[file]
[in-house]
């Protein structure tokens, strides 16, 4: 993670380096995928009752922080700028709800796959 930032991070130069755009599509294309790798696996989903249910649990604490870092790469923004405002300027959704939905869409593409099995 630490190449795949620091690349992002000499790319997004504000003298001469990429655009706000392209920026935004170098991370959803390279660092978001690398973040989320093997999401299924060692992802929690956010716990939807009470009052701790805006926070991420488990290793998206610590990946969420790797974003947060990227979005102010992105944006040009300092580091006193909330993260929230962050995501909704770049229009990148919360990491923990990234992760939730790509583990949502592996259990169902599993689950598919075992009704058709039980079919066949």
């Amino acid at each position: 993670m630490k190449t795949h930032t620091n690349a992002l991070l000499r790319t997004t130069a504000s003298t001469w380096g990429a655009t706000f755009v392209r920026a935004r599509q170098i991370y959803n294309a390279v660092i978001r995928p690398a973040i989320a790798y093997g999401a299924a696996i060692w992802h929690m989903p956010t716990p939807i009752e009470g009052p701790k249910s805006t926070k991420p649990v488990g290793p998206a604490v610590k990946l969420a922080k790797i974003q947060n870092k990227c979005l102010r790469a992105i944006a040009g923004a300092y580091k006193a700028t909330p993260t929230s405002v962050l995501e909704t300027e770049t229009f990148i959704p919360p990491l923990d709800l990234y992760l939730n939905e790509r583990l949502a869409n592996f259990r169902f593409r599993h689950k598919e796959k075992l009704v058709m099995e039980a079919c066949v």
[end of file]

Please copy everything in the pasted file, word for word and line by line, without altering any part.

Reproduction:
[in-house]
């Protein structure tokens, strides 16, 4: 993670380096995928009752922080700028709800796959 930032991070130069755009599509294309790798696996989903249910649990604490870092790469923004405002300027959704939905869409593409099995 630490190449795949620091690349992002000499790319997004504000003298001469990429655009706000392209920026935004170098991370959803390279660092978001690398973040989320093997999401299924060692992802929690956010716990939807009470009052701790805006926070991420488990290793998206610590990946969420790797974003947060990227979005102010992105944006040009300092580091006193909330993260929230962050995501909704770049229009990148919360990491923990990234992760939730790509583990949502592996259990169902599993689950598919075992009704058709039980079919066949």
């Amino acid at each position: 993670m630490k190449t795949h930032t620091n690349a992002l991070l000499r790319t997004t130069a504000s003298t001469w380096g990429a655009t706000f755009v392209r920026a935004r599509q170098i991370y959803n294309a390279v660092i978001r995928p690398a973040i989320a790798y093997g999401a299924a696996i060692w992802h929690m989903p956010t716990p939807i009752e009470g009052p701790k249910s805006t926070k991420p649990v488990g290793p998206a604490v610590k990946l969420a922080k790797i974003q947060n870092k990227c979005l102010r790469a992105i944006a040009g923004a300092y580091k006193a700028t909330p993260t929230s405002v962050l995501e909704t300027e770049t229009f990148i959704p919360p990491l923990d709800l990234y992760l939730n939905e790509r583990l949502a869409n592996f259990r169902f593409r599993h689950k598919e796959k075992l009704v058709m099995e039980a079919c066949v």